The goals include evidence- and expert-based solutions. There are six goals for ensuring correct patient identification: effective communication; safe use of high-alert medication; correct-site, correct-procedure and correct-patient surgery; and reducing the risk of HAIs and patient harm resulting from falls. Recognising that sound system design is intrinsic to the delivery of safe and high-quality health care, these goals generally focus on system-wide solutions wherever possible. Another area that JCI has identified for improvement is related to technology, which is increasingly making the health-care environment even more complex. Whether it is medical equipment, information technology or medication administration technology, with the implementation of every new technology, new risks to patients are introduced. JCI’s programme for safe adoption of technology helps organisations ensure that the technology used in hospitals is safe for patients, families and providers.

What is the role of a leader in promoting safety?

The success of a patient safety initiative depends on its leaders and senior management.

It is not only their commitment to patient safety but also their education and participation in implementing patient safety that matters. Hospitals should have meaningful processes to prevent adverse events. Effective implementation of patient safety initiatives requires timely identification of unsafe practices and conditions, and proper analysis of reported adverse events. A culture of blame and punishment often fails to provide desired results. Furthermore, it discourages staff from reporting errors and accidents. It is the responsibility of leaders to make sure all employees feel empowered to report any issue that they feel has an impact on patient safety and the quality of care, without the fear of being disciplined. Part of the problem, of course, is that senior leaders are often not aware of the safety issues in their organisations.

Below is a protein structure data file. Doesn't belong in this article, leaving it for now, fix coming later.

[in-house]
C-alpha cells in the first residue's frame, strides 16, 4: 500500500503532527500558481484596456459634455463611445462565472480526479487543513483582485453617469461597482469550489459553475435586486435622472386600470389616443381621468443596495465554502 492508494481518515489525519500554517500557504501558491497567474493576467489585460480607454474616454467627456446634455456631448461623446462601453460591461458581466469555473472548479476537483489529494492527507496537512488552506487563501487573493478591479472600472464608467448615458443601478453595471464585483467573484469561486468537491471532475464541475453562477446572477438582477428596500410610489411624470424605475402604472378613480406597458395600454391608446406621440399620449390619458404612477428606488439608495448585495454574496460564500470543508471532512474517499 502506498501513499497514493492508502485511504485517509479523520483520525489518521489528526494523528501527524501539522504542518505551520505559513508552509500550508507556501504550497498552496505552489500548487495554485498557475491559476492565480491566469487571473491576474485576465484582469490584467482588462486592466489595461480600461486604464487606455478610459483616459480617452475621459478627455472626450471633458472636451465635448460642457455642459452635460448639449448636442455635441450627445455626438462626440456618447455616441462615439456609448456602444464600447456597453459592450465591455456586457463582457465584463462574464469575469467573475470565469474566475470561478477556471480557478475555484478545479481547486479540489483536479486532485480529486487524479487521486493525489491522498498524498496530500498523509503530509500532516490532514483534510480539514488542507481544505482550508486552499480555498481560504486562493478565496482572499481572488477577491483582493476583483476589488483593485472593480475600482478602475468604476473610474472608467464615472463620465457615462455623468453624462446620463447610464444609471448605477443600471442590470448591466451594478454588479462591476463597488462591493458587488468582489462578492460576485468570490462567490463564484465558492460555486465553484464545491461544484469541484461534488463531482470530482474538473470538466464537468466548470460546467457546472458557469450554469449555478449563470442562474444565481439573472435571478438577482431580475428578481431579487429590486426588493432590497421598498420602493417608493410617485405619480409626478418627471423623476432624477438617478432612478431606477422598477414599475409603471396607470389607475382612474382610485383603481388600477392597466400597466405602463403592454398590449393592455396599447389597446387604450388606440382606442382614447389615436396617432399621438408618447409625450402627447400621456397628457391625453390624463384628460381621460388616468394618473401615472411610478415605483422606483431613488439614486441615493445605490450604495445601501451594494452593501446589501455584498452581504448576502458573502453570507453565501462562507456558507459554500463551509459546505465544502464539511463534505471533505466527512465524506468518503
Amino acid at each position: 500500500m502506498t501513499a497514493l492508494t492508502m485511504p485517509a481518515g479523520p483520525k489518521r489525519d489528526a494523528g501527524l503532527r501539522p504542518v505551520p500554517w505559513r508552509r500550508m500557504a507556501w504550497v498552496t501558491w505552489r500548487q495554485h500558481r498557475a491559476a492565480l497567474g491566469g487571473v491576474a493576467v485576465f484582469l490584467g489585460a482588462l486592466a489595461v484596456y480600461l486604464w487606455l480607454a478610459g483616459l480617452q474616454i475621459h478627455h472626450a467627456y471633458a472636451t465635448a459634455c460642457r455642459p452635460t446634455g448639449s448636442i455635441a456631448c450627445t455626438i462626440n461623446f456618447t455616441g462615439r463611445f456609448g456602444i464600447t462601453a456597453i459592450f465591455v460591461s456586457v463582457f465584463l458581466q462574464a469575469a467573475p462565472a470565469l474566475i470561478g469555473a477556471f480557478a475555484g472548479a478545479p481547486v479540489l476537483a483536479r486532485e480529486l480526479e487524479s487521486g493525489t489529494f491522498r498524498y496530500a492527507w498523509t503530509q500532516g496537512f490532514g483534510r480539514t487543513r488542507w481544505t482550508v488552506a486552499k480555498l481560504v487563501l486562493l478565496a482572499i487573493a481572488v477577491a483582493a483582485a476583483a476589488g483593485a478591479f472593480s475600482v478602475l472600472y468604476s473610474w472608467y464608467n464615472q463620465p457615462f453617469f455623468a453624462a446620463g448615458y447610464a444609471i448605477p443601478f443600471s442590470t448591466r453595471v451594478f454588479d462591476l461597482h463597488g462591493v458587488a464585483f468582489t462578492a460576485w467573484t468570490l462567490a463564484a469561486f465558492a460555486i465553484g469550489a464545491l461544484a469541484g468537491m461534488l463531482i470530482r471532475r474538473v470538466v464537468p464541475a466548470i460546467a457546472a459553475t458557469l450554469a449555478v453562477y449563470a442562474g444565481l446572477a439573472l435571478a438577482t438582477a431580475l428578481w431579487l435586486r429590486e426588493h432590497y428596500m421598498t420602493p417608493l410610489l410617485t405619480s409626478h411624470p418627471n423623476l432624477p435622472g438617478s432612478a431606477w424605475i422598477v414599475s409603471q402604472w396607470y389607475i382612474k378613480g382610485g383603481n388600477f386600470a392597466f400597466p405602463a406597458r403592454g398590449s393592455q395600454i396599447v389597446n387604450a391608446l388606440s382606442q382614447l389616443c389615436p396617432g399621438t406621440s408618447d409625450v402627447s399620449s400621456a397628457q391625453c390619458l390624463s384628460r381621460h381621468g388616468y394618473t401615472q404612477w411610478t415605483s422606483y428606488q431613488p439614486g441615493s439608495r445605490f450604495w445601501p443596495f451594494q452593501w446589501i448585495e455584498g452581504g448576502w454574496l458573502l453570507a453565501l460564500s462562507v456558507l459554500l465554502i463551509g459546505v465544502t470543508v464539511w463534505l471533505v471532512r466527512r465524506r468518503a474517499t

They need to be in the hospitals and must play an active role in identifying problems and correcting them to improve the quality of care.

Are patient rights and education critical for their safety?

Patient and family involvement is an essential part of quality health care. Poor communication and lack of awareness about safety issues are major causes for medical errors and adverse events in hospitals.

A patient has the right to make decisions about their care and treatment, and should be informed about their condition, diagnosis, alternative treatment options and the risks of a procedure. Hospitals should communicate with patients in a language they understand so that they don’t face medical errors due to miscommunication.

Patients should be empowered to say something when they spot a safety lapse in the hospital. JCI has the well-known Speak Up Initiative to educate patients to ensure they get the best and safest care and how to approach a health-care provider if they think something isn’t quite right. Cooperation between patients and health-care providers should be a critical component of the patient safety strategy in any hospital.